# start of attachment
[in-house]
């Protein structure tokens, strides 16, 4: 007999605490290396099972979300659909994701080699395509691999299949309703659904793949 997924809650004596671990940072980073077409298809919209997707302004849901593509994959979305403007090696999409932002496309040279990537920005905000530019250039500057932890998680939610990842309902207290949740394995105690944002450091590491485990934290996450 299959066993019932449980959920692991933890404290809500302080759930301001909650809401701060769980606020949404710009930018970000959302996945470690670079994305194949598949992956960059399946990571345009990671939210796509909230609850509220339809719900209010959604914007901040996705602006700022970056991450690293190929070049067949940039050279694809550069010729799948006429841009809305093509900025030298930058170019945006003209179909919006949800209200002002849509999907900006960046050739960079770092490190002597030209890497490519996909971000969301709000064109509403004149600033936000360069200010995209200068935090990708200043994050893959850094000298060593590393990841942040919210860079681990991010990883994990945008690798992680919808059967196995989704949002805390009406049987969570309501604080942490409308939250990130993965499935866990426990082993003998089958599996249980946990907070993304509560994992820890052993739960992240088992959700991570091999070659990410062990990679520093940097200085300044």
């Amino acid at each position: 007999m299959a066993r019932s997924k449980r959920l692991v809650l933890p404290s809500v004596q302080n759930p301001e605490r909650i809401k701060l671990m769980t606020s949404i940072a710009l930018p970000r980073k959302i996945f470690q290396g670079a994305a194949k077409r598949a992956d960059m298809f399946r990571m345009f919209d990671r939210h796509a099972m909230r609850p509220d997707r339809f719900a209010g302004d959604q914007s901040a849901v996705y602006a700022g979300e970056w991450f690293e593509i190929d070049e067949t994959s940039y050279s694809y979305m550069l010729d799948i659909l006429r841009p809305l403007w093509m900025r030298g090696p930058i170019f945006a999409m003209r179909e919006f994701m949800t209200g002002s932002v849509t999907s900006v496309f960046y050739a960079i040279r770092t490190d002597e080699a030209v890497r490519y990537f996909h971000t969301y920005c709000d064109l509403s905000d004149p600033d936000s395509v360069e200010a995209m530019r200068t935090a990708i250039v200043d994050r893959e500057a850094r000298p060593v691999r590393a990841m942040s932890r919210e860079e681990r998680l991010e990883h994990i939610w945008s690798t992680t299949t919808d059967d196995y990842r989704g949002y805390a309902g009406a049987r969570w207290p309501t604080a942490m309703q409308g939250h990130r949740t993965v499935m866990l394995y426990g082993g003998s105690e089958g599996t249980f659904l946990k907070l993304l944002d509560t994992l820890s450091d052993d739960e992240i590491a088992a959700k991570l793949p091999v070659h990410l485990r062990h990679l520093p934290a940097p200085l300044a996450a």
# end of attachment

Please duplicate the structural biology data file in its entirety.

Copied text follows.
[in-house]
């Protein structure tokens, strides 16, 4: 007999605490290396099972979300659909994701080699395509691999299949309703659904793949 997924809650004596671990940072980073077409298809919209997707302004849901593509994959979305403007090696999409932002496309040279990537920005905000530019250039500057932890998680939610990842309902207290949740394995105690944002450091590491485990934290996450 299959066993019932449980959920692991933890404290809500302080759930301001909650809401701060769980606020949404710009930018970000959302996945470690670079994305194949598949992956960059399946990571345009990671939210796509909230609850509220339809719900209010959604914007901040996705602006700022970056991450690293190929070049067949940039050279694809550069010729799948006429841009809305093509900025030298930058170019945006003209179909919006949800209200002002849509999907900006960046050739960079770092490190002597030209890497490519996909971000969301709000064109509403004149600033936000360069200010995209200068935090990708200043994050893959850094000298060593590393990841942040919210860079681990991010990883994990945008690798992680919808059967196995989704949002805390009406049987969570309501604080942490409308939250990130993965499935866990426990082993003998089958599996249980946990907070993304509560994992820890052993739960992240088992959700991570091999070659990410062990990679520093940097200085300044």
């Amino acid at each position: 007999m299959a066993r019932s997924k449980r959920l692991v809650l933890p404290s809500v004596q302080n759930p301001e605490r909650i809401k701060l671990m769980t606020s949404i940072a710009l930018p970000r980073k959302i996945f470690q290396g670079a994305a194949k077409r598949a992956d960059m298809f399946r990571m345009f919209d990671r939210h796509a099972m909230r609850p509220d997707r339809f719900a209010g302004d959604q914007s901040a849901v996705y602006a700022g979300e970056w991450f690293e593509i190929d070049e067949t994959s940039y050279s694809y979305m550069l010729d799948i659909l006429r841009p809305l403007w093509m900025r030298g090696p930058i170019f945006a999409m003209r179909e919006f994701m949800t209200g002002s932002v849509t999907s900006v496309f960046y050739a960079i040279r770092t490190d002597e080699a030209v890497r490519y990537f996909h971000t969301y920005c709000d064109l509403s905000d004149p600033d936000s395509v360069e200010a995209m530019r200068t935090a990708i250039v200043d994050r893959e500057a850094r000298p060593v691999r590393a990841m942040s932890r919210e860079e681990r998680l991010e990883h994990i939610w945008s690798t992680t299949t919808d059967d196995y990842r989704g949002y805390a309902g009406a049987r969570w207290p309501t604080a942490m309703q409308g939250h990130r949740t993965v499935m866990l394995y426990g082993g003998s105690e089958g599996t249980f659904l946990k907070l993304l944002d509560t994992l820890s450091d052993d739960e992240i590491a088992a959700k991570l793949p091999v070659h990410l485990r062990h990679l520093p934290a940097p200085l300044a996450a």